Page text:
And all of this because of a single compromised Gmail account.

Safe account recovery

Multi-factor authentication is an effective form of cybersecurity and prevents this type of attack cycle from happening. The attacker would not be able to get any further than the initial compromised Gmail account.

That’s why we always recommend using multi-factor authentication on your email–and any other accounts that allow it.

Why should my company care how websites handle account recovery?

In the real estate industry, companies see hundreds of thousands of dollars change hands almost every day. The accounts used in these transactions represent an extremely good-looking target for criminals to attack.

When your company is dealing with a company that doesn’t take steps to perform their account recoveries securely, they’re exposing a weak spot for fraudsters to exploit.

For example, if a criminal gained access to your email account, they could easily reset your password and access any of your other accounts.

These extra, multi-factor steps in account recovery make it more difficult for criminals to infiltrate your organization by pretending to be you.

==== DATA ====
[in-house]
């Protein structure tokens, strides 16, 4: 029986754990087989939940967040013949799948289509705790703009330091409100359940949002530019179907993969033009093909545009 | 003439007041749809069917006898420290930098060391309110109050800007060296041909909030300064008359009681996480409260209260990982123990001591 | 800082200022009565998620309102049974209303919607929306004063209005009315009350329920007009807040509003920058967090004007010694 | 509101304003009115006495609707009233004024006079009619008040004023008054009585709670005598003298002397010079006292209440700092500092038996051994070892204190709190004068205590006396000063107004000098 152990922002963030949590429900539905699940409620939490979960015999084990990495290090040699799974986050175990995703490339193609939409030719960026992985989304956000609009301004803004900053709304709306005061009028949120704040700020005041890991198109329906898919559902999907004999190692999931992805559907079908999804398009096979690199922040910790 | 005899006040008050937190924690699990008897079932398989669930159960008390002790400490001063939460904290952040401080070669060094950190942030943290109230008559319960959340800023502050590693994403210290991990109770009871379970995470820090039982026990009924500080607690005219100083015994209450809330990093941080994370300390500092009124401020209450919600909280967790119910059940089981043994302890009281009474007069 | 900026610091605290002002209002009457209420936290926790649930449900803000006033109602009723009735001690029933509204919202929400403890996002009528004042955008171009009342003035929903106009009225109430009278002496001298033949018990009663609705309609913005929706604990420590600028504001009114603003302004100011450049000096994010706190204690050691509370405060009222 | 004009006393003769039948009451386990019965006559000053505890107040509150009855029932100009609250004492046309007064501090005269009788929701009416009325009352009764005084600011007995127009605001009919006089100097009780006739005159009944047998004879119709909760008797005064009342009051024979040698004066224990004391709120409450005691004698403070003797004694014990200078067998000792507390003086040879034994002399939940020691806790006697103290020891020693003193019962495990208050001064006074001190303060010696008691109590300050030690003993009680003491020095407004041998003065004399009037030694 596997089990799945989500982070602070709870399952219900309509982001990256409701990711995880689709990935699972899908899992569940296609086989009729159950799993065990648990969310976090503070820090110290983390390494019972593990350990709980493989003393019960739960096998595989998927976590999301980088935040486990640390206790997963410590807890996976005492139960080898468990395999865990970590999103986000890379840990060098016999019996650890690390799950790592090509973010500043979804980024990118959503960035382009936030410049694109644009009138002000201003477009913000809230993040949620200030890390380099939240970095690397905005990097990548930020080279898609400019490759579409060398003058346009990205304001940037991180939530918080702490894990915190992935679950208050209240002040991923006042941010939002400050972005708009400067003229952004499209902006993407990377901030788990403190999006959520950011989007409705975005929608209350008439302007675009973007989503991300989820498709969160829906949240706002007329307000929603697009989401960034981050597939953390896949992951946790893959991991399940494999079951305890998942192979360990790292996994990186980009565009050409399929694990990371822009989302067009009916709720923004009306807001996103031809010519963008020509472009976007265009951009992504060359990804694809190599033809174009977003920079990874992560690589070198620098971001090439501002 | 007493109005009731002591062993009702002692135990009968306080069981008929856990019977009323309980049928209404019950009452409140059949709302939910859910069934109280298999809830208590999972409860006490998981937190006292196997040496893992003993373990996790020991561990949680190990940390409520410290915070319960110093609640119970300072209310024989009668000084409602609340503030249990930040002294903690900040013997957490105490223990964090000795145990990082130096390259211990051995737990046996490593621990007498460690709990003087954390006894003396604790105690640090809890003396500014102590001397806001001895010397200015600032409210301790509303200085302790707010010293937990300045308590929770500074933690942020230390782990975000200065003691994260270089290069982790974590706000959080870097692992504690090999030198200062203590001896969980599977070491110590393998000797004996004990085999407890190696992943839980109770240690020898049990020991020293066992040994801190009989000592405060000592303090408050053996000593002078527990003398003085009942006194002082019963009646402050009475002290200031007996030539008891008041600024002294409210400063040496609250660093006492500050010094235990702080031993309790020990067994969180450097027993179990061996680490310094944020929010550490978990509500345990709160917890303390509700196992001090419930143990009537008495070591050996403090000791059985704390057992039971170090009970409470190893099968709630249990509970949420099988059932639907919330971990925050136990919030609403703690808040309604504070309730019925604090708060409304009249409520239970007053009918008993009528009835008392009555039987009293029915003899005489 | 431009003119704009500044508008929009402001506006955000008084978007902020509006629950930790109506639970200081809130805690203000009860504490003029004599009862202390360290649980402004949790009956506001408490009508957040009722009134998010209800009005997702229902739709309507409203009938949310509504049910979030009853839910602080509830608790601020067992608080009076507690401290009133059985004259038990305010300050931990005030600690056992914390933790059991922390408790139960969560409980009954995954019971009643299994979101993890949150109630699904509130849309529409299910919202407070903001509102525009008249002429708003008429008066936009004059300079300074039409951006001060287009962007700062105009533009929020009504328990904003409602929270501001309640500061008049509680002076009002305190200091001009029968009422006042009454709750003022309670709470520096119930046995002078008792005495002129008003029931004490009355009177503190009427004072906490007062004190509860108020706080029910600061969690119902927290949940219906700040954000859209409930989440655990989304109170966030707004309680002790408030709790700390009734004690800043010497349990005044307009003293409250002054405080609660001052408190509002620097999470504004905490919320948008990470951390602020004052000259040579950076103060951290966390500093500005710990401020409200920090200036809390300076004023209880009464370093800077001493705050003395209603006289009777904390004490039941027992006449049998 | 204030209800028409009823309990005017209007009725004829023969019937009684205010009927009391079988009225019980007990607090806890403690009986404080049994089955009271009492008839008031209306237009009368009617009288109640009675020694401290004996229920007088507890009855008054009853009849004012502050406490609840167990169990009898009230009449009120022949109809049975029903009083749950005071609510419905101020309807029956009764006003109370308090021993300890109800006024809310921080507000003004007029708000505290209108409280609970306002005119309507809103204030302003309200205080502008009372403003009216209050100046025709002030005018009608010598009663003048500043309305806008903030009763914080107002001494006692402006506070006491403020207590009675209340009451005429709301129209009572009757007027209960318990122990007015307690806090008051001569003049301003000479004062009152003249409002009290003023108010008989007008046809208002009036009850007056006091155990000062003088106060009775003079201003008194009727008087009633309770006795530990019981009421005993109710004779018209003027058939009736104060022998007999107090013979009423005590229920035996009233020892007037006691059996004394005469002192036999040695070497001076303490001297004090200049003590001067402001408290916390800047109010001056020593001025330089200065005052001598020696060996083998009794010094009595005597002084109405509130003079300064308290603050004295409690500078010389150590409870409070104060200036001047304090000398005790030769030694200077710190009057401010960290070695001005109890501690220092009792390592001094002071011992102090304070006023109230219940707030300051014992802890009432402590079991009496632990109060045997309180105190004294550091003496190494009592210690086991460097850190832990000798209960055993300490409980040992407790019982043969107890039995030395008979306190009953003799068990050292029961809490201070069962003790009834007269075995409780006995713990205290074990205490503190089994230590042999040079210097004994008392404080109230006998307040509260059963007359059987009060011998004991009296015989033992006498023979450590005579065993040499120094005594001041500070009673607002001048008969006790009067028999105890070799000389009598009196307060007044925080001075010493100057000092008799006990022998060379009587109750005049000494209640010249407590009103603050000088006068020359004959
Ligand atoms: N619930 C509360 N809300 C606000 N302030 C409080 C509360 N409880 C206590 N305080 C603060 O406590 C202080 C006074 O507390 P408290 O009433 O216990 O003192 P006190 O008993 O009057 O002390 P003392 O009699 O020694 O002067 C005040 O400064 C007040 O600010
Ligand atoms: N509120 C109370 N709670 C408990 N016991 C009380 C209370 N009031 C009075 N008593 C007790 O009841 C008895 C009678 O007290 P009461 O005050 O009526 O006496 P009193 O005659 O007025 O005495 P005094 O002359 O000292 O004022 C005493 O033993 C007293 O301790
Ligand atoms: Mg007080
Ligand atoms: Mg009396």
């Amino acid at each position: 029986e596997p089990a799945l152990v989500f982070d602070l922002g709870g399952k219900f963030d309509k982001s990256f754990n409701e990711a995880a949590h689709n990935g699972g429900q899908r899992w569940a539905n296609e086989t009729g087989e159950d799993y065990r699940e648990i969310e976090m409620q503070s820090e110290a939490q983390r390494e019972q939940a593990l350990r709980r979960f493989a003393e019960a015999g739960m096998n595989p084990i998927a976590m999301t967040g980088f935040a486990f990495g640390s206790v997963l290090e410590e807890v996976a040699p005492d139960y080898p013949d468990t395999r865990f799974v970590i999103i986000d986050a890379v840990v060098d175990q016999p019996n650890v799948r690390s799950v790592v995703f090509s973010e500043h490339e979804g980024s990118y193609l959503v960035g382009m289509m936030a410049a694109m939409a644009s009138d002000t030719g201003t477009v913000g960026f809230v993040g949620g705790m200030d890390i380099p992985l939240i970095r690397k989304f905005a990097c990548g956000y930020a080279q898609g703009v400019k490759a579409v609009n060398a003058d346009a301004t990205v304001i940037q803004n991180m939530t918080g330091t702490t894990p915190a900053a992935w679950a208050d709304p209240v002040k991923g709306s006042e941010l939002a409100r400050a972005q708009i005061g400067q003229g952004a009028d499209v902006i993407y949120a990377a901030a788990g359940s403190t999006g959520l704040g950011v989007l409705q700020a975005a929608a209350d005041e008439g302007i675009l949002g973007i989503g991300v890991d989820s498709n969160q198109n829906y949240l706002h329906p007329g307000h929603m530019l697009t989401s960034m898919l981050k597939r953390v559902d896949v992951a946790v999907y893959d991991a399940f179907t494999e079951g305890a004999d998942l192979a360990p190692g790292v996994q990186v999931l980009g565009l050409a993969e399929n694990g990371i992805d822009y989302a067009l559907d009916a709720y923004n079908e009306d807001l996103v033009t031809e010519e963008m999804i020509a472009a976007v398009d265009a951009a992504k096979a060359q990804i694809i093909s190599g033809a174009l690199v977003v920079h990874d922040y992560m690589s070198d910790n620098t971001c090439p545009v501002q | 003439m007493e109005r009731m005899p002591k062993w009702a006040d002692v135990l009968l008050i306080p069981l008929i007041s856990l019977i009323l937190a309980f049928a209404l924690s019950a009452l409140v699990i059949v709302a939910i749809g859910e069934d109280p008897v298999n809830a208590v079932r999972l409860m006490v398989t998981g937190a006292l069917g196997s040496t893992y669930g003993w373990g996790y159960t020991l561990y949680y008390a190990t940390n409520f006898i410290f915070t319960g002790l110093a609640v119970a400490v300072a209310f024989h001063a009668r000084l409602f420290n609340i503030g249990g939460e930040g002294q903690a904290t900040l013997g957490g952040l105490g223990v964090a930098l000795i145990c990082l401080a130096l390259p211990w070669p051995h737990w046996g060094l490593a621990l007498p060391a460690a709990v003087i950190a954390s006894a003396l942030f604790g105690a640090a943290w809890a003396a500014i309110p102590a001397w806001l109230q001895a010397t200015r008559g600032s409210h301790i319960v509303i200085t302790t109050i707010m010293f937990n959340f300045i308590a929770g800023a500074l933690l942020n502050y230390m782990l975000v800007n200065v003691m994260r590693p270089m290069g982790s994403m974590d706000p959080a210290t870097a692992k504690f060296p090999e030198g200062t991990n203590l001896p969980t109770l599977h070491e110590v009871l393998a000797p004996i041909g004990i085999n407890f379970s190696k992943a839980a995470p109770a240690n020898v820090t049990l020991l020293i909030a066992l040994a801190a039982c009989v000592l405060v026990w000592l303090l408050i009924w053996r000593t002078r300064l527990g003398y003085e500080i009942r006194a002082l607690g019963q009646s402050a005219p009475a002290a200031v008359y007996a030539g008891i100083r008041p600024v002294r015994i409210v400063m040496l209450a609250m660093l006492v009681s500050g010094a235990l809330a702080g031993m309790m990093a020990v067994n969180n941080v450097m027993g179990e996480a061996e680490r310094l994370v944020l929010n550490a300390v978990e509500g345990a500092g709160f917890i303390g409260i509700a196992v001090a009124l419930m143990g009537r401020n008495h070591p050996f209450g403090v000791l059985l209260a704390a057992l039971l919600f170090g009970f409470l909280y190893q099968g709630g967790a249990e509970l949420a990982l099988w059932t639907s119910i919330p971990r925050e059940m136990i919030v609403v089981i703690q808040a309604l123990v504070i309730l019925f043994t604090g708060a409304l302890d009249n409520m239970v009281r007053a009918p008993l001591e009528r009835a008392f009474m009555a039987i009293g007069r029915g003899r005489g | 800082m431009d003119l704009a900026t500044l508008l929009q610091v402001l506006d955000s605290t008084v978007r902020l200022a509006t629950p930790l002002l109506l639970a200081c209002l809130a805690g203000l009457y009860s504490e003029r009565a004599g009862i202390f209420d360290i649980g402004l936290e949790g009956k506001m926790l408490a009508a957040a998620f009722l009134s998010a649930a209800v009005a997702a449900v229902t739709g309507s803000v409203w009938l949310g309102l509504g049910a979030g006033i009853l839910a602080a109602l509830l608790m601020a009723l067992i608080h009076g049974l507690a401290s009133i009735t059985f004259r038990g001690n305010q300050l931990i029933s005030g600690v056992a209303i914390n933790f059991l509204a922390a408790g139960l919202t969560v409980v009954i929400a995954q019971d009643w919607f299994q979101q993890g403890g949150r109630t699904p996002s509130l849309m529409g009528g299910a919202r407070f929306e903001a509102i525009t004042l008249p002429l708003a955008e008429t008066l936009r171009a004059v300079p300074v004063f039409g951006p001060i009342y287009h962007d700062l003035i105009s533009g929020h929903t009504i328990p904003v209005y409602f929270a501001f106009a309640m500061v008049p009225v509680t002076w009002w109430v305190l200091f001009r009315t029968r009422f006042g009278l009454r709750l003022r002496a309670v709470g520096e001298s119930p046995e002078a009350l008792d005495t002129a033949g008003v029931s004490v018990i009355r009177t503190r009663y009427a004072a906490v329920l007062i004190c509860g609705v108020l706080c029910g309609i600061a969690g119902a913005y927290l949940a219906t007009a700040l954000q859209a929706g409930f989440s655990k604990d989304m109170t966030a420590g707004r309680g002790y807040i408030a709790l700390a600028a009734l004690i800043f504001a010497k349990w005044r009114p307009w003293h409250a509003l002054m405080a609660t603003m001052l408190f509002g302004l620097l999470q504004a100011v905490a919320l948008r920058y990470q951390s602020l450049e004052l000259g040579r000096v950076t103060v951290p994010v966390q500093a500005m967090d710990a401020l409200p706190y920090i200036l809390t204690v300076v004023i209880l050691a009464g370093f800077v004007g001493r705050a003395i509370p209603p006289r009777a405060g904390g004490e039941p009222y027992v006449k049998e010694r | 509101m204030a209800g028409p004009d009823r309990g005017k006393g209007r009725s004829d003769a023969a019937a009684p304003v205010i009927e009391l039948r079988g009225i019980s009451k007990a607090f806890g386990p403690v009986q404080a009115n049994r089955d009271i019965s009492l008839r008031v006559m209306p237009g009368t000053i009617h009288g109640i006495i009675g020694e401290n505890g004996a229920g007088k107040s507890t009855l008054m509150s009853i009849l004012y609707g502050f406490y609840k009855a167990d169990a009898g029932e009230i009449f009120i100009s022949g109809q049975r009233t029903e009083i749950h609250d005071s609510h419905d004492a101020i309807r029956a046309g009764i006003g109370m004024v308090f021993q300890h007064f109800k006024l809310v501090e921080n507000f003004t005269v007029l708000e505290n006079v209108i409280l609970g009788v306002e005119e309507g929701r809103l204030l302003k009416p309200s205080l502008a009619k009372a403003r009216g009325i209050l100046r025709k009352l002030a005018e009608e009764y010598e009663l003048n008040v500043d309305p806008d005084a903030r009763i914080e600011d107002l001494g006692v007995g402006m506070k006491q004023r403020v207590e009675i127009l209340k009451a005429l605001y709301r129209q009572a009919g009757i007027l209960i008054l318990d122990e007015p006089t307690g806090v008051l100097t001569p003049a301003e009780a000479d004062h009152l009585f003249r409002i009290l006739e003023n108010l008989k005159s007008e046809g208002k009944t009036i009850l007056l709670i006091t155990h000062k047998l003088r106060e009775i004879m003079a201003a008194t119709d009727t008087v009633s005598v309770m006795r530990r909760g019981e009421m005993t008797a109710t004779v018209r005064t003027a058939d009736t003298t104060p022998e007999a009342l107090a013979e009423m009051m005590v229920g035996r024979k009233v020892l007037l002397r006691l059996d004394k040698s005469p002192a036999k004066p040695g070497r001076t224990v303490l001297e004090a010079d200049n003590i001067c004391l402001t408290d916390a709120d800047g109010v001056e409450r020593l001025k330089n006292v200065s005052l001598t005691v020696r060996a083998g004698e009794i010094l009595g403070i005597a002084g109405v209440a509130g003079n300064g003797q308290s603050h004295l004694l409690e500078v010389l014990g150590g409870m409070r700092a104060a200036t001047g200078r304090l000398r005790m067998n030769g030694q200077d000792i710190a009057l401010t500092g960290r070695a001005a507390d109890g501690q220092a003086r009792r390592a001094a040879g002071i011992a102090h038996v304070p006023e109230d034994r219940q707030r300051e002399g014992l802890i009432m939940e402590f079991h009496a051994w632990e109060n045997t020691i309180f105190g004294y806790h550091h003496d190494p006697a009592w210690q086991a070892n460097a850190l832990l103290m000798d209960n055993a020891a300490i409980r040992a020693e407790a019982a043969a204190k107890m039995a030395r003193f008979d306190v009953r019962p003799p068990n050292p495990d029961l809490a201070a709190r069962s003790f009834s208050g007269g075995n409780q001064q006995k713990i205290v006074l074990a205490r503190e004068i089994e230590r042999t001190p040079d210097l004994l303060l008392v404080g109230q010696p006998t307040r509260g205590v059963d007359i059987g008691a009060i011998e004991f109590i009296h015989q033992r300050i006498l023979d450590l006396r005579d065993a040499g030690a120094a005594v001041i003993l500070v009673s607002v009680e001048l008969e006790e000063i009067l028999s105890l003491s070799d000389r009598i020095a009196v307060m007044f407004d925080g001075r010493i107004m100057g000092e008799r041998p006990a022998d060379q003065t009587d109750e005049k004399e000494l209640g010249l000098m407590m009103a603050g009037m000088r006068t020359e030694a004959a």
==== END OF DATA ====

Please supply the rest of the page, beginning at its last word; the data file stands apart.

The damage of a compromised account

When these attacks are successful, fraudsters are able to infiltrate your company. This could lead to hundreds of thousands of dollars being stolen and your company assets compromised.

Not only is this bad for all involved, but it can also lead to lawsuits and even bankruptcy.

When dealing with any type of user account, it’s important to always maintain proper digital hygiene. Always use strong passwords, and never use the same password for more than one account.

Take extra precautions by applying multi-factor authentication wherever possible.

Digital hygiene with CertifID

After I became the victim of wire fraud attack several years ago, I decided to create CertifID as a solution to a widespread and very real threat in the real estate industry.

CertifID is a software platform that creates a safe environment for wire transfers. It ensures that all parties involved are accurately identified before any funds are transferred.

To learn more about additional security methods you can use to reduce your risk of wire fraud, don’t hesitate to Contact Us and request a demo of CertifID.

AUTHOR

Tom Cronkright

CEO and Co-Founder @ CertifID